Skip to content

9 Side Effects of Hand Sanitiser, According to Doctors

  • by

Hand sanitiser’s can help you kill off the coronavirus but they can also cause unwanted problems. Hand sanitisers come with certain side effects that can affect your skin and more. They are an essential tool in the fight against the spread of COVID-19 but not without problems of their own. We asked the top professionals about how to minimise the pain, so you can still use hand sanitisers and without problems. Read on—and to ensure your health and the health of others, don’t miss these 19 Ways You’re Ruining Your Body.

1. Hand Sanitisers Can Increase Your Risk of Eczema

To prevent the spread of the coronavirus, the CDC recommends washing hands often with soap and water for at least 20 seconds or, if they are not available, using a hand sanitiser that contains at least 60% alcohol. Following that advice is essential, but “increased contact with irritants and allergens may increase the risk of hand dermatitis or ‘eczema.’ This commonly manifests on the skin with redness, dryness, cracks, and even blisters that cause itch or pain,” Caroline Nelson, M.D. a Yale Medicine dermatologist and instructor at Yale School of Medicine, tells Eat This, Not That! Health. The Rx: “It is important to not overdo the sanitiser and too moisturise after every use,” advises dermatologist Peterson Pierre, M.D., of the Pierre Skin Care Institute.  “Using a moisturiser, ideally containing mineral oil or petrolatum, can help prevent hand dermatitis. While moisturiser should be applied immediately after hand washing, this is not the case when using a hand sanitiser. Individuals should rub their hands together for about 15-30 seconds covering all surfaces with hand sanitiser until the hands are dry, and then apply a moisturiser,” says Dr. Nelson.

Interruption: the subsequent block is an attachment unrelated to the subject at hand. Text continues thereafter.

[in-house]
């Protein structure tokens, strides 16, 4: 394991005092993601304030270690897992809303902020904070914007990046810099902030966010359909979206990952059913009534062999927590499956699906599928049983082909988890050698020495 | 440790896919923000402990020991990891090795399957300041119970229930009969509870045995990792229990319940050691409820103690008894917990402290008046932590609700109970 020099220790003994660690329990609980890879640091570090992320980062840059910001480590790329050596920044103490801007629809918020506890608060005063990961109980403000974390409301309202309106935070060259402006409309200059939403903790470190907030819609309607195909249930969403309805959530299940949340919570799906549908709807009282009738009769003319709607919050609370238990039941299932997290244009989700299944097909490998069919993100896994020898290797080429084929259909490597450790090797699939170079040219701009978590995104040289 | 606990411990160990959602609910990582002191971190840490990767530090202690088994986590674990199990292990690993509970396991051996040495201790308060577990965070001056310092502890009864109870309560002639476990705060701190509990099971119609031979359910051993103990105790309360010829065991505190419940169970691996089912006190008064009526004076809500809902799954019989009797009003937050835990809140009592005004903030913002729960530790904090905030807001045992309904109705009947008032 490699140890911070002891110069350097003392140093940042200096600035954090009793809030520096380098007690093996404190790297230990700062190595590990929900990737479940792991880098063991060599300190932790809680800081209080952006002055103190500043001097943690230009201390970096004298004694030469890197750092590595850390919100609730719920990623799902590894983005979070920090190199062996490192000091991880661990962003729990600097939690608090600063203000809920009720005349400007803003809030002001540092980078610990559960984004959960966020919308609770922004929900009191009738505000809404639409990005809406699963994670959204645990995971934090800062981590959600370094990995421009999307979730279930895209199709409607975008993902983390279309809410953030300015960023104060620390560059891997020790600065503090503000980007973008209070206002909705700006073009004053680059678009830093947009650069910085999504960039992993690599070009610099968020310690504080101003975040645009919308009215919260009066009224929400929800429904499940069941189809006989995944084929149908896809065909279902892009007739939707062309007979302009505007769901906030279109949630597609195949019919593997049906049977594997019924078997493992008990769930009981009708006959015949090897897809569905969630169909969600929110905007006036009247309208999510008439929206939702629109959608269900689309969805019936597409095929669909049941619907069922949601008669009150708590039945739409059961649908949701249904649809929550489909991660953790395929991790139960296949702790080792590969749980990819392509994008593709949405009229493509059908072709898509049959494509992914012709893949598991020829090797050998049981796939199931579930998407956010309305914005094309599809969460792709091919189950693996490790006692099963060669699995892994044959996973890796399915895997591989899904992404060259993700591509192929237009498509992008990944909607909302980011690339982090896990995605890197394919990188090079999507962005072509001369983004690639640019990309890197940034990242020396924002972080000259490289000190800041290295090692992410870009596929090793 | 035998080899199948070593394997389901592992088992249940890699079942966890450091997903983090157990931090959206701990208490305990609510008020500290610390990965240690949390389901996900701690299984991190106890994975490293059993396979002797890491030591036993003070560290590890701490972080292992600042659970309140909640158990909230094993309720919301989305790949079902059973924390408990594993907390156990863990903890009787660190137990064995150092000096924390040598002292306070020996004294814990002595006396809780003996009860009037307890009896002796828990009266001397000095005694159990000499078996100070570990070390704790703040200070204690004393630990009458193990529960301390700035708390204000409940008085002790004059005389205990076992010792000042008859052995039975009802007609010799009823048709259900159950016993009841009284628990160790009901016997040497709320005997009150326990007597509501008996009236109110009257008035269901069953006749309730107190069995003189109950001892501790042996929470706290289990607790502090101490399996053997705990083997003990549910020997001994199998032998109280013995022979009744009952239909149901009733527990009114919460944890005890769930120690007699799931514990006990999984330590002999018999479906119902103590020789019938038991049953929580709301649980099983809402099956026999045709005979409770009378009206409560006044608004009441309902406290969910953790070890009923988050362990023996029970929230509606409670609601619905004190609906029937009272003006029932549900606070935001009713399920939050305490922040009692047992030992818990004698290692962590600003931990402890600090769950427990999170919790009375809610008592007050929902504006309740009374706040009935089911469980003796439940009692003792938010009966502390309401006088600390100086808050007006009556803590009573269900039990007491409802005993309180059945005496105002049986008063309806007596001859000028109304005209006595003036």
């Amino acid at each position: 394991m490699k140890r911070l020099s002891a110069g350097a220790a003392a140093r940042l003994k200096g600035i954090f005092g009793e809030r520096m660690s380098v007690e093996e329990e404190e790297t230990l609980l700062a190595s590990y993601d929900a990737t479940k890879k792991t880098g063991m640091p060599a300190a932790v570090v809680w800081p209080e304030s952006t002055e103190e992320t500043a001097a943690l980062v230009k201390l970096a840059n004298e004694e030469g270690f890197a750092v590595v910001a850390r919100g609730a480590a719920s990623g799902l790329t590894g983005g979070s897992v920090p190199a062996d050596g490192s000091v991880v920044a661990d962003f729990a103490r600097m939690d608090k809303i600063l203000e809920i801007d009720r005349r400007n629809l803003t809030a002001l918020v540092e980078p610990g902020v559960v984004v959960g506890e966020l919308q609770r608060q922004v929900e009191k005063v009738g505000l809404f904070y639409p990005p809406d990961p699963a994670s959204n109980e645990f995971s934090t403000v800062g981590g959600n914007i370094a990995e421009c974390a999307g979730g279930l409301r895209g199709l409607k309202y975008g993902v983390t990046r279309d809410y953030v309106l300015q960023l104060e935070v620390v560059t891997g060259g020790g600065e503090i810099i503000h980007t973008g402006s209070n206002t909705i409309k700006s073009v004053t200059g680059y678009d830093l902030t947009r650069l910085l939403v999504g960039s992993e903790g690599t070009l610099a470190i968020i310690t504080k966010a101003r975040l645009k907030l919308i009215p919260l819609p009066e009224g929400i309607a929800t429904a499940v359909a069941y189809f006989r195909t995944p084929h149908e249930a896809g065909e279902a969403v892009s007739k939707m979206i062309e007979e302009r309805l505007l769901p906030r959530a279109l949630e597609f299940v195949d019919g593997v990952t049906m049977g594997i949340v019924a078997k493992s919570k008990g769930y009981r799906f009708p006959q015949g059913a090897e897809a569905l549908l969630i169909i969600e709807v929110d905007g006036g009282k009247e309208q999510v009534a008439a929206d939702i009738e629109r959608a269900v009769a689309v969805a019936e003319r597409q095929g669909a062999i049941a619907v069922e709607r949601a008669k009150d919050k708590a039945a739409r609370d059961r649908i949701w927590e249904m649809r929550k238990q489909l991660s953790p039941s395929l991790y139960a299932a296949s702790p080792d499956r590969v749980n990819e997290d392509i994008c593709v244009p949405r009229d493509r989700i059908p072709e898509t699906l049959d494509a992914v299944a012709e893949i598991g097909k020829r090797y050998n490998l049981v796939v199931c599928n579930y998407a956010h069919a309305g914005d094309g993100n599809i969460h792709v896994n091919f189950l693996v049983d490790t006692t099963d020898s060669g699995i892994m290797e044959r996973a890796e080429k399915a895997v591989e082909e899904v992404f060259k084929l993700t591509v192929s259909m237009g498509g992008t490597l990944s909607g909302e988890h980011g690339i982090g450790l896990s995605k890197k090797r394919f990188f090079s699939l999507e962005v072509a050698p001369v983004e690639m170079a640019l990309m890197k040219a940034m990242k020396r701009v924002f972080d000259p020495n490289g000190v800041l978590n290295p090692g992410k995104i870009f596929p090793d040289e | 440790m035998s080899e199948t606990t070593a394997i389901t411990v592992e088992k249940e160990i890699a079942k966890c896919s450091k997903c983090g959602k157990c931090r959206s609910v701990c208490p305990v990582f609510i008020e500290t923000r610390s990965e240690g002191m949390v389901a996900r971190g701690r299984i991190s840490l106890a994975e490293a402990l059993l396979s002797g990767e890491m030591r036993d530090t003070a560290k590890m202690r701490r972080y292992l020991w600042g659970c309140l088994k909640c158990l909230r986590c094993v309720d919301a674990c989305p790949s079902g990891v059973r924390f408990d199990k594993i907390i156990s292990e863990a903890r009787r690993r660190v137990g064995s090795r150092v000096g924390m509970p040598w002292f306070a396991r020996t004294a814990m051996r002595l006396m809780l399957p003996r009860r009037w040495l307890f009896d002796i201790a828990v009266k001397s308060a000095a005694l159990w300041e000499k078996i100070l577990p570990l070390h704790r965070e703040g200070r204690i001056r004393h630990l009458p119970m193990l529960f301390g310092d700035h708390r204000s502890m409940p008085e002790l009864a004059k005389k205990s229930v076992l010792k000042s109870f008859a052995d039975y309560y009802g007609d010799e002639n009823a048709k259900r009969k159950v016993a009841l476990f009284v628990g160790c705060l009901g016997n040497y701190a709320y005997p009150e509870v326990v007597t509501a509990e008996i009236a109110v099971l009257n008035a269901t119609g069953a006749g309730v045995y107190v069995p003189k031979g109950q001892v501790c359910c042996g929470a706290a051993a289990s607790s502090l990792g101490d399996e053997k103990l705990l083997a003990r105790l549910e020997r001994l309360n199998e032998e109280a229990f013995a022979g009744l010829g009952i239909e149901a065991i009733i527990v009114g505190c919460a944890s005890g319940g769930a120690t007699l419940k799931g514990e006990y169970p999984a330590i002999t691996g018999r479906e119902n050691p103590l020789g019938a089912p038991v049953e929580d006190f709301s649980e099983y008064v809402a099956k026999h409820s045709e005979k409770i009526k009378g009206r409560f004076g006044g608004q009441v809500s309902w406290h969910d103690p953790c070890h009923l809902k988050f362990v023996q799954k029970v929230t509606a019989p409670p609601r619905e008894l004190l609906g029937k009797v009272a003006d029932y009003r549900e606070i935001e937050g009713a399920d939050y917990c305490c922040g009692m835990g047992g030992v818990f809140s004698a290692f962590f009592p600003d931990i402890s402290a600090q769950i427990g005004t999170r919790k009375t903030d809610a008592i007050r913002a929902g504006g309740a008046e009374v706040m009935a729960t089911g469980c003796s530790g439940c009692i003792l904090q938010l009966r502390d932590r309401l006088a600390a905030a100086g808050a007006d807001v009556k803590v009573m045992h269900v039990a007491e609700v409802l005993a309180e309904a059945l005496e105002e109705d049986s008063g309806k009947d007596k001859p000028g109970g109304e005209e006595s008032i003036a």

2. Hand Sanitisers Can Irritate Your Skin

“Hand sanitisers are antiseptic products—they are formulated to disinfect the skin,” says Vanessa Thomas, a cosmetic chemist, and founder of Freelance Formulations. “The primary disinfecting ingredient in hand sanitiser formulas is ethyl or isopropyl alcohol, and they are formulated along with thickeners softeners and sometimes fragrances to curtail the strong smell of alcohol. Frequent use of it can cause skin irritation, or dry out the skin. If you have sensitive skin, the effects can be worse. The drying out is caused by alcohol.” The Rx: “Washing hands with warm water and soap are the best way to kill any germs, but there are times when you don’t have access to a sink and soap,” says Thomas. “If you cannot minimise your hand sanitiser use, a good idea is to follow up with a moisturising regimen. Dry skin is caused by a lack of water content in the skin. A moisturiser with humectants and occlusives is best. Occlusives help to create a film over the skin to hold the moisture in, and humectants (hyaluronic acid is an example of one) help to attract water to the skin.”

3. Some Formulations Can Affect Fertility